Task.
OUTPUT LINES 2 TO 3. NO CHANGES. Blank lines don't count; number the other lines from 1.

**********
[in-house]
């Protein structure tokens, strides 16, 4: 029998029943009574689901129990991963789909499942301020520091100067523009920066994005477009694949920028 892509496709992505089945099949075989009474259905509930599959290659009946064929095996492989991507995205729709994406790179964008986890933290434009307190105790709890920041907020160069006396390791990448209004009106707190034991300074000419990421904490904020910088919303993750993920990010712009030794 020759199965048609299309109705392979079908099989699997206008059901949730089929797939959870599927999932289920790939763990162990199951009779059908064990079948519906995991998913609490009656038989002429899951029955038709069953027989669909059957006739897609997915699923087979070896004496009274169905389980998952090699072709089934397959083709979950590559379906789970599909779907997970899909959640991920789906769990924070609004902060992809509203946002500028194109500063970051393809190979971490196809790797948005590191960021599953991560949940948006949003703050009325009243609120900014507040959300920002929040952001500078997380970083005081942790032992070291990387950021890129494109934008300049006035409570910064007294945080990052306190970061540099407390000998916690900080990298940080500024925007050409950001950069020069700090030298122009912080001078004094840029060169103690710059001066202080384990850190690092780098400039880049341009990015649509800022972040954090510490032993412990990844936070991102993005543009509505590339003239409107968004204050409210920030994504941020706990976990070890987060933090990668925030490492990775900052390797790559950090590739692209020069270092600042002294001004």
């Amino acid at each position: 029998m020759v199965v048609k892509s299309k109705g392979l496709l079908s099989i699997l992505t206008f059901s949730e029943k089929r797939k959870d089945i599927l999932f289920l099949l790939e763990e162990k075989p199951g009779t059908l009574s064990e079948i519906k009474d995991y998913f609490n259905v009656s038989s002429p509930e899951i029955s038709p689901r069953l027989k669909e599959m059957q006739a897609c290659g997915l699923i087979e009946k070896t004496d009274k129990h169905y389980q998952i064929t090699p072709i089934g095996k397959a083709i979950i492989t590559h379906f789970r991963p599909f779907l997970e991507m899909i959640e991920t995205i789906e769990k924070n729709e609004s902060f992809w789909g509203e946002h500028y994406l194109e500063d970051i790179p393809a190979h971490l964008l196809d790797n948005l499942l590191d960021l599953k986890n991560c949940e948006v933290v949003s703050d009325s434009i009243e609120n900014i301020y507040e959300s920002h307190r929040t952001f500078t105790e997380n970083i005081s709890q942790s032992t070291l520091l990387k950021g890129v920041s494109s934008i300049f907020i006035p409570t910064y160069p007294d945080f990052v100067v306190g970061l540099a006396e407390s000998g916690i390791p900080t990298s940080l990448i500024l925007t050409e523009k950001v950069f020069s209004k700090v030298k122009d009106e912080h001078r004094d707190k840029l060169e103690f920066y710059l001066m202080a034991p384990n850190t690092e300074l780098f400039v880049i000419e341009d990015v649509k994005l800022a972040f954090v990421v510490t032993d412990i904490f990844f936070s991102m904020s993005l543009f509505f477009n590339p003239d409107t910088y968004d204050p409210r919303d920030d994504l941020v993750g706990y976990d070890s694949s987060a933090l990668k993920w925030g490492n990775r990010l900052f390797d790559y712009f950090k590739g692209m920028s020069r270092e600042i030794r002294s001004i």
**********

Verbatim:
């Protein structure tokens, strides 16, 4: 029998029943009574689901129990991963789909499942301020520091100067523009920066994005477009694949920028 892509496709992505089945099949075989009474259905509930599959290659009946064929095996492989991507995205729709994406790179964008986890933290434009307190105790709890920041907020160069006396390791990448209004009106707190034991300074000419990421904490904020910088919303993750993920990010712009030794 020759199965048609299309109705392979079908099989699997206008059901949730089929797939959870599927999932289920790939763990162990199951009779059908064990079948519906995991998913609490009656038989002429899951029955038709069953027989669909059957006739897609997915699923087979070896004496009274169905389980998952090699072709089934397959083709979950590559379906789970599909779907997970899909959640991920789906769990924070609004902060992809509203946002500028194109500063970051393809190979971490196809790797948005590191960021599953991560949940948006949003703050009325009243609120900014507040959300920002929040952001500078997380970083005081942790032992070291990387950021890129494109934008300049006035409570910064007294945080990052306190970061540099407390000998916690900080990298940080500024925007050409950001950069020069700090030298122009912080001078004094840029060169103690710059001066202080384990850190690092780098400039880049341009990015649509800022972040954090510490032993412990990844936070991102993005543009509505590339003239409107968004204050409210920030994504941020706990976990070890987060933090990668925030490492990775900052390797790559950090590739692209020069270092600042002294001004």
């Amino acid at each position: 029998m020759v199965v048609k892509s299309k109705g392979l496709l079908s099989i699997l992505t206008f059901s949730e029943k089929r797939k959870d089945i599927l999932f289920l099949l790939e763990e162990k075989p199951g009779t059908l009574s064990e079948i519906k009474d995991y998913f609490n259905v009656s038989s002429p509930e899951i029955s038709p689901r069953l027989k669909e599959m059957q006739a897609c290659g997915l699923i087979e009946k070896t004496d009274k129990h169905y389980q998952i064929t090699p072709i089934g095996k397959a083709i979950i492989t590559h379906f789970r991963p599909f779907l997970e991507m899909i959640e991920t995205i789906e769990k924070n729709e609004s902060f992809w789909g509203e946002h500028y994406l194109e500063d970051i790179p393809a190979h971490l964008l196809d790797n948005l499942l590191d960021l599953k986890n991560c949940e948006v933290v949003s703050d009325s434009i009243e609120n900014i301020y507040e959300s920002h307190r929040t952001f500078t105790e997380n970083i005081s709890q942790s032992t070291l520091l990387k950021g890129v920041s494109s934008i300049f907020i006035p409570t910064y160069p007294d945080f990052v100067v306190g970061l540099a006396e407390s000998g916690i390791p900080t990298s940080l990448i500024l925007t050409e523009k950001v950069f020069s209004k700090v030298k122009d009106e912080h001078r004094d707190k840029l060169e103690f920066y710059l001066m202080a034991p384990n850190t690092e300074l780098f400039v880049i000419e341009d990015v649509k994005l800022a972040f954090v990421v510490t032993d412990i904490f990844f936070s991102m904020s993005l543009f509505f477009n590339p003239d409107t910088y968004d204050p409210r919303d920030d994504l941020v993750g706990y976990d070890s694949s987060a933090l990668k993920w925030g490492n990775r990010l900052f390797d790559y712009f950090k590739g692209m920028s020069r270092e600042i030794r002294s001004i």